Ideological Mirages And Realities / David Ibarra – Politics

We live in a period where the force of reality disrupts beliefs rooted in our minds and behaviors. We were told and we accept that inflation contained the fundamental evil of world order, national economies and income distribution. With this idea in mind, we created an independent central bank exclusively responsible for addressing the problems stated, although it relegated other aspirations of the population and the government. Today, such a creed weakens, the first world central banks, to which we copy, do not seek to deny all inflation, strive, unsuccessfully, to regenerate some reason to keep or correct interest rates down.

In fact, inflation fades perhaps not so much from the action of central banks, but from the integration of markets. The prices of external supplies defeat the costs or deficiencies of domestic producers. Likewise, the open competition in the employment of the large world labor force hit wage earners and unions until they became weak opponents of the universal concentration of income. For these and other causes, social costs remain to be paid: the world inherits generalized austerity policies and, in Mexico, the search for stable prices did not banish exchange rate crises, but it did bring down the historical growth of 5 percent or 6 per year to 2 per hundred, when there is luck.

We were advised and we accept that domestic production, far from being substituted for import substitution, as well as in our own industrial policy, should venture into foreign markets until consolidating the genuine comparative advantages of the country. We did so, without considering that our main comparative advantage was and is the cheap labor, a fact that encases us in the less promising links of international production chains while breaking our own and makes the export sector not pull the rest of the economy.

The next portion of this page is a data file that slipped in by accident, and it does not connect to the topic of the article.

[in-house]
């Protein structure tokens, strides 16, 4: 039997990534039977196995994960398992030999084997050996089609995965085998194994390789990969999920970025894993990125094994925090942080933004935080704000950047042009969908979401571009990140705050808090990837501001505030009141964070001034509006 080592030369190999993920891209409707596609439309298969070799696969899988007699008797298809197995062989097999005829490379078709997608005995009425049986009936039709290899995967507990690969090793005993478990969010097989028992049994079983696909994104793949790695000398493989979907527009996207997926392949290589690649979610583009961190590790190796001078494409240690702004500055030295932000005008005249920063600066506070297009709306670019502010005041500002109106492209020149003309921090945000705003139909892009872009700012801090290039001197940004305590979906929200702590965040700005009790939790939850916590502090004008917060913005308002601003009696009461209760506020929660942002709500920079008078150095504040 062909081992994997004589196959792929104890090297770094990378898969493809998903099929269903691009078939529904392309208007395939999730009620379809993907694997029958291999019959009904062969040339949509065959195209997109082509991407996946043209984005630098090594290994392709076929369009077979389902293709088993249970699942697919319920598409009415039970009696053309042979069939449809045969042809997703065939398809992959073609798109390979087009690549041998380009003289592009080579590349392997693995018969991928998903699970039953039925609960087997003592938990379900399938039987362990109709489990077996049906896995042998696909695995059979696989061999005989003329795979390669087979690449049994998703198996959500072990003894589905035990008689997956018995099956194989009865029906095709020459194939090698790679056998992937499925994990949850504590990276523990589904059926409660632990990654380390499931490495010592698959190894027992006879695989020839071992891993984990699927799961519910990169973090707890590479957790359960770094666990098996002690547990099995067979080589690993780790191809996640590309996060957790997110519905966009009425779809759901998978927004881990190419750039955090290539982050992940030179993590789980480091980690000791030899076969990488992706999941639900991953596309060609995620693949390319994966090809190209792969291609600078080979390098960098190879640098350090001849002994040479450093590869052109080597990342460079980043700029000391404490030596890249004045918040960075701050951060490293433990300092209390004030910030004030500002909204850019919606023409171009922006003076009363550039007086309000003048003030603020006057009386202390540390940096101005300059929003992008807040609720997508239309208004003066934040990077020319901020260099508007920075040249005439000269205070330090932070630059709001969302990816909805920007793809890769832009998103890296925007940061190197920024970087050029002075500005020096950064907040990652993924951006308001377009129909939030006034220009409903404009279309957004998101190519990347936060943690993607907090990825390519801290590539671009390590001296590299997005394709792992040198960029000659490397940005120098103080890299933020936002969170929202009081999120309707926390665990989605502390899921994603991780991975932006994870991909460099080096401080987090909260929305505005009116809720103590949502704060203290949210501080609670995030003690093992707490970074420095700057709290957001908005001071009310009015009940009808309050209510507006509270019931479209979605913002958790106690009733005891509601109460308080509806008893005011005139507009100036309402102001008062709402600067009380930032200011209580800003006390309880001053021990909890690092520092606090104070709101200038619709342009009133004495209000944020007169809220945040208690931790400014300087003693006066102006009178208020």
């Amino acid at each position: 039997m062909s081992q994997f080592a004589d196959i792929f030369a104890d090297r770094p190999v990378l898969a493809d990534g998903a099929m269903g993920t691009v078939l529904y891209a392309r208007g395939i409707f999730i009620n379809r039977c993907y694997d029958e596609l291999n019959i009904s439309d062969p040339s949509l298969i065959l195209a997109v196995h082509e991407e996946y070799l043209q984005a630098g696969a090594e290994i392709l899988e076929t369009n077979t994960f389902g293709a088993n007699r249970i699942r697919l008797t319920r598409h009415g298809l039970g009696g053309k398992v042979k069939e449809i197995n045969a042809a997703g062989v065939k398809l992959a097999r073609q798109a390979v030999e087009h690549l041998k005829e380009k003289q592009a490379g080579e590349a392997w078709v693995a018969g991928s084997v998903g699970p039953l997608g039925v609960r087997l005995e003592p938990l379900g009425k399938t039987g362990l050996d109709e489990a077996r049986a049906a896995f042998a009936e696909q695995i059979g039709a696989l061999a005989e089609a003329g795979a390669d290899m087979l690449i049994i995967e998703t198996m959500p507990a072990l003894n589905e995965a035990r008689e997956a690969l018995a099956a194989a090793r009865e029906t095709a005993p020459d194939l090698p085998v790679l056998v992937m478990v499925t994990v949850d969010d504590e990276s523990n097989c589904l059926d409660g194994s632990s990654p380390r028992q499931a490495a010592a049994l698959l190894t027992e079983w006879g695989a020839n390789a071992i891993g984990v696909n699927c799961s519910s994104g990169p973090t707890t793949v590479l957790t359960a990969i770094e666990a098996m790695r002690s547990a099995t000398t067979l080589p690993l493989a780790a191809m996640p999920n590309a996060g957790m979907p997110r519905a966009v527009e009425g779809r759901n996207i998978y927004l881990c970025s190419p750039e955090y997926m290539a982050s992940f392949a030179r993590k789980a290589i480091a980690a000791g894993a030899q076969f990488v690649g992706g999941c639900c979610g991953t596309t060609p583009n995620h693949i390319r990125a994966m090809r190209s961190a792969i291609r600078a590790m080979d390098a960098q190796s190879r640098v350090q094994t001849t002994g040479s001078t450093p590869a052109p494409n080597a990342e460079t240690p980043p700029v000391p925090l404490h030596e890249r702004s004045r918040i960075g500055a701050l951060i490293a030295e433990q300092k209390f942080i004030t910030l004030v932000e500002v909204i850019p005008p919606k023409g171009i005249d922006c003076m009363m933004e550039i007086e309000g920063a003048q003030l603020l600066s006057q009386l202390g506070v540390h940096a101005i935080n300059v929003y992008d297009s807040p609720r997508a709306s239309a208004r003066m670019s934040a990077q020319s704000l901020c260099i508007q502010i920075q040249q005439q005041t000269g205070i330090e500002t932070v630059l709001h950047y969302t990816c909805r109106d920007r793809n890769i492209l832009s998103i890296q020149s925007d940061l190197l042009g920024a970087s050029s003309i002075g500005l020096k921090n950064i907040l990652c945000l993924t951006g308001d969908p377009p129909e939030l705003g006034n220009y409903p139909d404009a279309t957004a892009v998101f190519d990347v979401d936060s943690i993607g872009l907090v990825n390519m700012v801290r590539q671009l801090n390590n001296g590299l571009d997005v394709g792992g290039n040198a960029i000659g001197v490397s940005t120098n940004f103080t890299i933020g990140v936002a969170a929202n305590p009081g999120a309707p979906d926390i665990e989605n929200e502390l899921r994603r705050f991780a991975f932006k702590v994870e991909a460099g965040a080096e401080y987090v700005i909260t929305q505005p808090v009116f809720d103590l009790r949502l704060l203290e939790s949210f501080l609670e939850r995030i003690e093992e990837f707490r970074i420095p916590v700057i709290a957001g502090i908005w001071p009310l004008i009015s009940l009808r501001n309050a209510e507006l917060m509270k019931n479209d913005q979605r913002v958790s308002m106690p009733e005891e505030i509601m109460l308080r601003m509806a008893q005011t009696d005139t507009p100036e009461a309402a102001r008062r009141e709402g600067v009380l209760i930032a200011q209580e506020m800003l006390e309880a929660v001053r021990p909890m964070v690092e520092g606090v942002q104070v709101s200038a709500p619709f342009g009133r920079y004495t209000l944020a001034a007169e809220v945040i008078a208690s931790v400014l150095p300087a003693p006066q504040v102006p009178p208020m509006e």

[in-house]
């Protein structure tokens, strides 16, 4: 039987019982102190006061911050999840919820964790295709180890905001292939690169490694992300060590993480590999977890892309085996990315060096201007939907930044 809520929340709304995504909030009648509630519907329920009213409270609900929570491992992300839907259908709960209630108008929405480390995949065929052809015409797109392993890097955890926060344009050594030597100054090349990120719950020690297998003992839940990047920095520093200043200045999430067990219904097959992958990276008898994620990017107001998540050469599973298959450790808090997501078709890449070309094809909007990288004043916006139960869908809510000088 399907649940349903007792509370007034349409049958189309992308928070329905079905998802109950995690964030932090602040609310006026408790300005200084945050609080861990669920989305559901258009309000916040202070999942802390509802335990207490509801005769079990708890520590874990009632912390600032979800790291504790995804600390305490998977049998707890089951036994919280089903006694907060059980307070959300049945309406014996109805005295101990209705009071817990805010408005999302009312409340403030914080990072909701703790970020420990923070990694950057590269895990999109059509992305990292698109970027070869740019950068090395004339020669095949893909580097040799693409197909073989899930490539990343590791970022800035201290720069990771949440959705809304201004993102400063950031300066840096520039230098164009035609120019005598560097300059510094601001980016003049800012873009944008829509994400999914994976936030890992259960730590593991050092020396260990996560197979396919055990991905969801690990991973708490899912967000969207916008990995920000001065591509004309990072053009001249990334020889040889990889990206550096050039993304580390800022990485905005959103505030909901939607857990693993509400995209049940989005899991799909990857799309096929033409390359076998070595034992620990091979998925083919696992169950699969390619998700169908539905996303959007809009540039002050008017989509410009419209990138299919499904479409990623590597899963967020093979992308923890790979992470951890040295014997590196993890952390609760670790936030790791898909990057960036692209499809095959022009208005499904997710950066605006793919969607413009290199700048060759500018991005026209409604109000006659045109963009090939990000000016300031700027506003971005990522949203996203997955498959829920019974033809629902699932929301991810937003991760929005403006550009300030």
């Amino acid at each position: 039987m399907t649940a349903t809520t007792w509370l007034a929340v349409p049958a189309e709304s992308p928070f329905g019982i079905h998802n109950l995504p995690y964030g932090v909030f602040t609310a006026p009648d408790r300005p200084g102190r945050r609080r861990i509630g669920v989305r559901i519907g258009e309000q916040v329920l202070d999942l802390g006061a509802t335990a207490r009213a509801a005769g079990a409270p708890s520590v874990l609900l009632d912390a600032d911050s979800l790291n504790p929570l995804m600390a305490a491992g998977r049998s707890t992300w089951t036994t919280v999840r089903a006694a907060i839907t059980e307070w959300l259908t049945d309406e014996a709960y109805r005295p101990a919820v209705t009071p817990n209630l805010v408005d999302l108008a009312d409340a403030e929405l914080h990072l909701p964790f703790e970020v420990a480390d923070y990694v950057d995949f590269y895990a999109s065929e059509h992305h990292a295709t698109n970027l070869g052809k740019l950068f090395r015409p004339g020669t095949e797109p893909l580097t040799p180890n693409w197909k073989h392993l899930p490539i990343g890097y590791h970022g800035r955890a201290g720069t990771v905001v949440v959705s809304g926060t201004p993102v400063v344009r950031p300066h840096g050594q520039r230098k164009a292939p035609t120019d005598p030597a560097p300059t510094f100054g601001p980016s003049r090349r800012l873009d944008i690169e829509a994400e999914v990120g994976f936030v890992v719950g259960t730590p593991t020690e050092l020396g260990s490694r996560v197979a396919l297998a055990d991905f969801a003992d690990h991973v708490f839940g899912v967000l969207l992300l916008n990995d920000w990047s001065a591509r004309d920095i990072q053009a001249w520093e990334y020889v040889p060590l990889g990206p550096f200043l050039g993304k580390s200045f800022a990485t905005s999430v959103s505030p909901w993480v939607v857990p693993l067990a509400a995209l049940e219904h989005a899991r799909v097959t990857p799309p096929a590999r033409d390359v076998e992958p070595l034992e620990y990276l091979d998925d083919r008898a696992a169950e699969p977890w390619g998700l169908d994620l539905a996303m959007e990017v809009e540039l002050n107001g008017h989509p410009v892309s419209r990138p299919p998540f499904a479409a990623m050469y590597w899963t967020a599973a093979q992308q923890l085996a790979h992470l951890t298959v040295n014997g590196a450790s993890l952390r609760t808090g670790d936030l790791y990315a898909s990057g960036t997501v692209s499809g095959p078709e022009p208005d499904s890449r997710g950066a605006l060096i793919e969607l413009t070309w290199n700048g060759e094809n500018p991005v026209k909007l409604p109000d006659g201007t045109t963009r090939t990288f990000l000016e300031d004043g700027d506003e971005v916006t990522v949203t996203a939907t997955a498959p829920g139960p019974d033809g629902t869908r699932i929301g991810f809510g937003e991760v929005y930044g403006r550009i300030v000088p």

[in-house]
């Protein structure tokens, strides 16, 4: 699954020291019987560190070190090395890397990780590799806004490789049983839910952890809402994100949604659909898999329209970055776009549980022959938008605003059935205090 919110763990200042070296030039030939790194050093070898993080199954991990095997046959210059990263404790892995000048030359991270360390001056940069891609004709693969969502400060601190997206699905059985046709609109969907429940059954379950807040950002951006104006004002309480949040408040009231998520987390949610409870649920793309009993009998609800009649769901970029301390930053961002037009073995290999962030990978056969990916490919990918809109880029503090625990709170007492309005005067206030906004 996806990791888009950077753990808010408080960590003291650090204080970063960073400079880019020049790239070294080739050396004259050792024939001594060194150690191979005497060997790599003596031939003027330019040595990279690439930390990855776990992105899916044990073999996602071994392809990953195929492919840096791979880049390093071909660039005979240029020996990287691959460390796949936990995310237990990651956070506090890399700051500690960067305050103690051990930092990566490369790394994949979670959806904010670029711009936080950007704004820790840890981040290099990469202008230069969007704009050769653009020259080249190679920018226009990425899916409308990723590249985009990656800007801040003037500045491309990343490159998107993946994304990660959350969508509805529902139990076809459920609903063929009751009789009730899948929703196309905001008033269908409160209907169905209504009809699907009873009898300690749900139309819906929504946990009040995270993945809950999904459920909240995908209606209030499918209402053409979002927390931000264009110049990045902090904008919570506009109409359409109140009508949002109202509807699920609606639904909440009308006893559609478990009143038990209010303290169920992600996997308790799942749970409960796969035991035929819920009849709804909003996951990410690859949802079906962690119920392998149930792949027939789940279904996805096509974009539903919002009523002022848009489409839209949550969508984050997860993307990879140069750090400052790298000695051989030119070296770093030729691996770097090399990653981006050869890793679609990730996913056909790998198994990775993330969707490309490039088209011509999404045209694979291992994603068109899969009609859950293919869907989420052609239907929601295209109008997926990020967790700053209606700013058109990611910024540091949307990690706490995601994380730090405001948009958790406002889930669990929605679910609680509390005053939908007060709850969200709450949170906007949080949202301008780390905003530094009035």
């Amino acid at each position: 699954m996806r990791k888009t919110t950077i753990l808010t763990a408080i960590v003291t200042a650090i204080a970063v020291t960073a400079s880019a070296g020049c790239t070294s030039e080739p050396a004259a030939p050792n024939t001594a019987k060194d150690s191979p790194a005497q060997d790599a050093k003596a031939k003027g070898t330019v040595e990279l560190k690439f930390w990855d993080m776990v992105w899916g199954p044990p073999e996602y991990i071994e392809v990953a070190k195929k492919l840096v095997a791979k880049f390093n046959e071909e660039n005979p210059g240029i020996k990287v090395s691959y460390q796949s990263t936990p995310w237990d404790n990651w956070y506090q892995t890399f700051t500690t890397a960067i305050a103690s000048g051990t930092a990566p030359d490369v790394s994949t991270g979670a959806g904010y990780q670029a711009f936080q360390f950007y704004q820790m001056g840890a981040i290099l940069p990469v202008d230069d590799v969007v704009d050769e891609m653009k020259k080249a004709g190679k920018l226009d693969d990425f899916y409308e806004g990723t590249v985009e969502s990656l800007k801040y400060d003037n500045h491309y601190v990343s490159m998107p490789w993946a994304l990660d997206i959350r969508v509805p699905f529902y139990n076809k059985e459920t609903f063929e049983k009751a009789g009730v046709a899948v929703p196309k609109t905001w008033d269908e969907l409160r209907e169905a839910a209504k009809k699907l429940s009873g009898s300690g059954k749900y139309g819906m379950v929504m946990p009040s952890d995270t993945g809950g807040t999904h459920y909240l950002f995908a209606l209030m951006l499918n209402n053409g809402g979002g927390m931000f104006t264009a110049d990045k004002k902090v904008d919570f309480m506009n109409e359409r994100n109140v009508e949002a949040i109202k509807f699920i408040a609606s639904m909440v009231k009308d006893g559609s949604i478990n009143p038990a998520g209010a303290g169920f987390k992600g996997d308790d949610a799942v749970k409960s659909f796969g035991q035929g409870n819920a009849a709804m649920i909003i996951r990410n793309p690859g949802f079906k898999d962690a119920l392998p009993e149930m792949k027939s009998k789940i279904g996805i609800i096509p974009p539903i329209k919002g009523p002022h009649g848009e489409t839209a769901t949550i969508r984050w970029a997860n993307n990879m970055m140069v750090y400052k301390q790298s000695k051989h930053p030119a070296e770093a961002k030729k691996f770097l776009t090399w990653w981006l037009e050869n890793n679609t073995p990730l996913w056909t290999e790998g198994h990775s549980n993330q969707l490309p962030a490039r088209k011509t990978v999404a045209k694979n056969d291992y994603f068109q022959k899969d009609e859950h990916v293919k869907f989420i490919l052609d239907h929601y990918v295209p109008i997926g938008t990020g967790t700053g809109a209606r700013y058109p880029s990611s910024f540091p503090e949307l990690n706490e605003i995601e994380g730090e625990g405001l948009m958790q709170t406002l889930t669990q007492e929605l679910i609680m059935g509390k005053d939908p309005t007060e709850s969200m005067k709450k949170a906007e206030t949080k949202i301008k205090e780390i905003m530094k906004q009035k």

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Much contributed the North American Free Trade Agreement by validating the complementarity of US technology with the cheapness of Mexican labor. But the resulting trade surpluses were dilapidated in the exchange with other countries or by signing left and right trade deficit agreements. In the same way, we put faith in the fact that foreign investment would take us out of balance by balancing our balance of payments. But unlike what happened in China, the transfer of capital served not so much to start new productions as to foreignize the best public and private national companies.

The explosion of the exchange that accompanied the opening of markets initially surpassed the rise of production, driving global growth. This momentum vanishes, as of 2008, when domestic demand remains the sole support of the countries' economies, calling into question the permanent validity of export strategies. Outward growth will continue to yield the privileged role it had in the past unless miraculously innovative, equitable agreements are reached in the international economy and unsustainable mismatches are closed.